12 Aug 2012

Small Business Websites — Why You Need Them If You Want To Make Money

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As a small business owner you know that you cant afford to not be ahead or at least on par with the competition right? Well if you’re a small businessowner don’t have a small business websites yet, stick around.

So lets take an example, lets say you are a Plumber in the city of Long Beach, CA and someone has a slab leak, that someone is most likely gonna go onto his computer and type in Slab Leak Plumber near Long Beach, CA, right? Well if you don’t have a website then you will not come up and you are invisible to potential clients searching the internet. On the other hand your competition that do have small business websites will come up and you just lost yourself some new business!

Now we both know that you didn’t start up your business to let the competition trample you down now did you!?

You may think that creating a small business website is a complicated, expensive deal? If that is what you think then you are making a big mistake. Today, getting a website up and running is simple, quick and AFFORDABLE!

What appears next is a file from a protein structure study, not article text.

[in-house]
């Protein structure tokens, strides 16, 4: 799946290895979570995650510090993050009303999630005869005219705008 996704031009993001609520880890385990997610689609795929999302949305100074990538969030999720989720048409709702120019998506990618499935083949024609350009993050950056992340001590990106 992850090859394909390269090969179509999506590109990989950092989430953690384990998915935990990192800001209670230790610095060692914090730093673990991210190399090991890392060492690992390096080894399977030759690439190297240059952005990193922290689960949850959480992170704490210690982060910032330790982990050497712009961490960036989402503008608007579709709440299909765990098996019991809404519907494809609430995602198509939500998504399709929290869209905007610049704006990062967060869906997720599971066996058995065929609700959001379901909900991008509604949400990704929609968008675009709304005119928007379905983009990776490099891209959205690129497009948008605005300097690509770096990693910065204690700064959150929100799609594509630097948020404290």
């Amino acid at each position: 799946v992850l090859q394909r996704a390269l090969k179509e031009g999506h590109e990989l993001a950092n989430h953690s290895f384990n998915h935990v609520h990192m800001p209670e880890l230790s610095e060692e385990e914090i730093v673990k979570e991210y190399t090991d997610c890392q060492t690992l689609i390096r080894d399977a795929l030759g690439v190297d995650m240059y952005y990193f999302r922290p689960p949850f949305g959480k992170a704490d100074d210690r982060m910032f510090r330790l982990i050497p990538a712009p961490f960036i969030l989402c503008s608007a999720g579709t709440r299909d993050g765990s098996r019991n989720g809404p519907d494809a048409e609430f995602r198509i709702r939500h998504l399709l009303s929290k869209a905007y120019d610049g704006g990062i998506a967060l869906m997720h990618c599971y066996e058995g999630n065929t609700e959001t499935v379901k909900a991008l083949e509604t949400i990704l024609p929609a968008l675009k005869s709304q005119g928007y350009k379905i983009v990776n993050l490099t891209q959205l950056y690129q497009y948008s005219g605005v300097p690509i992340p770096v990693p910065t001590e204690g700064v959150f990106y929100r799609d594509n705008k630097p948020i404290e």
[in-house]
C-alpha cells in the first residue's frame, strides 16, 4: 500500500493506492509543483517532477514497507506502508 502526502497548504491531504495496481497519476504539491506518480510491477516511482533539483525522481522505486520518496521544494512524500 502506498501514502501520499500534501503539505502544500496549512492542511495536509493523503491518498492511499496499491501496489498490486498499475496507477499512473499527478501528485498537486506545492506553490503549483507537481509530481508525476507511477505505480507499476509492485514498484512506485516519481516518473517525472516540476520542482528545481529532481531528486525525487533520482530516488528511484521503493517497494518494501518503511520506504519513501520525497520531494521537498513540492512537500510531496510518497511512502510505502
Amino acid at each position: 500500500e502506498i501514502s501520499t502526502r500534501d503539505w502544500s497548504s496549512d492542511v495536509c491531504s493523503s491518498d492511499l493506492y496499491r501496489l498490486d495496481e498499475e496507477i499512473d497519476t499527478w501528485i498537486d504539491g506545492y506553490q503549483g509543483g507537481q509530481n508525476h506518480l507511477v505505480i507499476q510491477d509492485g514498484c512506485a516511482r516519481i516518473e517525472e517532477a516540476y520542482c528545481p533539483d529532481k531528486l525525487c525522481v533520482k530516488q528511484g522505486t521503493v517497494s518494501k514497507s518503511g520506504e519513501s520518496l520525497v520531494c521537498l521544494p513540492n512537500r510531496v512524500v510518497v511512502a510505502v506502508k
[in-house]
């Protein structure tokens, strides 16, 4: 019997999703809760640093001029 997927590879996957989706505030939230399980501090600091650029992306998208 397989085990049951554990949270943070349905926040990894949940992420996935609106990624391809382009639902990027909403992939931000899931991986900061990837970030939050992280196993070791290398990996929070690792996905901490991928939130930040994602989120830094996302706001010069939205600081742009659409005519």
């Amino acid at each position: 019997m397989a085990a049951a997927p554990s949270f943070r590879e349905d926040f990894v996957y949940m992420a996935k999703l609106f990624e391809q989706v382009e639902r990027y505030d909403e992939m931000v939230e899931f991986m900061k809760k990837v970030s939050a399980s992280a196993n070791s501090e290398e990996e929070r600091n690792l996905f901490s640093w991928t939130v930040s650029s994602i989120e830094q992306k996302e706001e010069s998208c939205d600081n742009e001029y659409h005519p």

If it isn’t obvious enough why you need a website for your small business then let me elaborate on a few other good reasons. Besides gaining new business from the internet, people searching for your company online would like to see a nice, professional looking website to make them feel better about purchasing your product or services. When you go to buy a new car would you rather the showroom be old, smelly and not well kept or a nice, new, modern styled and professional showroom? Your website is your image to customers on the internet and you want your small business to have a good image right?

Another great thing about small business websites that people don’t think about is that once you have it up and running you can list the website on your promotional materials such as business cards, flyers and even banners! Most people that see a banner will most likely just go on your website to see the list of products or services that you offer before they actually come in to ask about it. This way you are converting more potential clients into money… If you are driving down then road and see a banner for aplumber and a phone number, are you really going to call to see what he offers? No. But if there is a website that is easy to remember you will most likely go online and see what services that plumber offers.